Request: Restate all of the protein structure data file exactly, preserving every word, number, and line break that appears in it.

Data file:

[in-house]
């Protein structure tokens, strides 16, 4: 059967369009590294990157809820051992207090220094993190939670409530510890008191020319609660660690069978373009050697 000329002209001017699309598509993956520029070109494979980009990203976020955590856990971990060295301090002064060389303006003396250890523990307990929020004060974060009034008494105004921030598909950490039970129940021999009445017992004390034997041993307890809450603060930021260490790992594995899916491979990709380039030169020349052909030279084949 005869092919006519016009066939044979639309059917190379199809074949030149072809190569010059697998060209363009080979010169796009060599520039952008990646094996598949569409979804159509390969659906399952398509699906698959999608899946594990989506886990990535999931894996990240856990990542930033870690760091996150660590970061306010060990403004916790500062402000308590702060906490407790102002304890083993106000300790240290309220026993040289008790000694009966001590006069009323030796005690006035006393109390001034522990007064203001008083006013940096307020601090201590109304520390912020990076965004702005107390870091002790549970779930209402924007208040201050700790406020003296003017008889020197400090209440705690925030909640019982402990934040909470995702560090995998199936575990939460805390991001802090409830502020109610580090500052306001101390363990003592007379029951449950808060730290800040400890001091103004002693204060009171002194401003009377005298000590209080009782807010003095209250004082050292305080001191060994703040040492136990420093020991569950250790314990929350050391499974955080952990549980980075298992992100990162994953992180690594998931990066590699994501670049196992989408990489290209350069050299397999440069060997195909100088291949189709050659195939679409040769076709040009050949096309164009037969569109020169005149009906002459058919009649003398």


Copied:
[in-house]
């Protein structure tokens, strides 16, 4: 059967369009590294990157809820051992207090220094993190939670409530510890008191020319609660660690069978373009050697 000329002209001017699309598509993956520029070109494979980009990203976020955590856990971990060295301090002064060389303006003396250890523990307990929020004060974060009034008494105004921030598909950490039970129940021999009445017992004390034997041993307890809450603060930021260490790992594995899916491979990709380039030169020349052909030279084949 005869092919006519016009066939044979639309059917190379199809074949030149072809190569010059697998060209363009080979010169796009060599520039952008990646094996598949569409979804159509390969659906399952398509699906698959999608899946594990989506886990990535999931894996990240856990990542930033870690760091996150660590970061306010060990403004916790500062402000308590702060906490407790102002304890083993106000300790240290309220026993040289008790000694009966001590006069009323030796005690006035006393109390001034522990007064203001008083006013940096307020601090201590109304520390912020990076965004702005107390870091002790549970779930209402924007208040201050700790406020003296003017008889020197400090209440705690925030909640019982402990934040909470995702560090995998199936575990939460805390991001802090409830502020109610580090500052306001101390363990003592007379029951449950808060730290800040400890001091103004002693204060009171002194401003009377005298000590209080009782807010003095209250004082050292305080001191060994703040040492136990420093020991569950250790314990929350050391499974955080952990549980980075298992992100990162994953992180690594998931990066590699994501670049196992989408990489290209350069050299397999440069060997195909100088291949189709050659195939679409040769076709040009050949096309164009037969569109020169005149009906002459058919009649003398």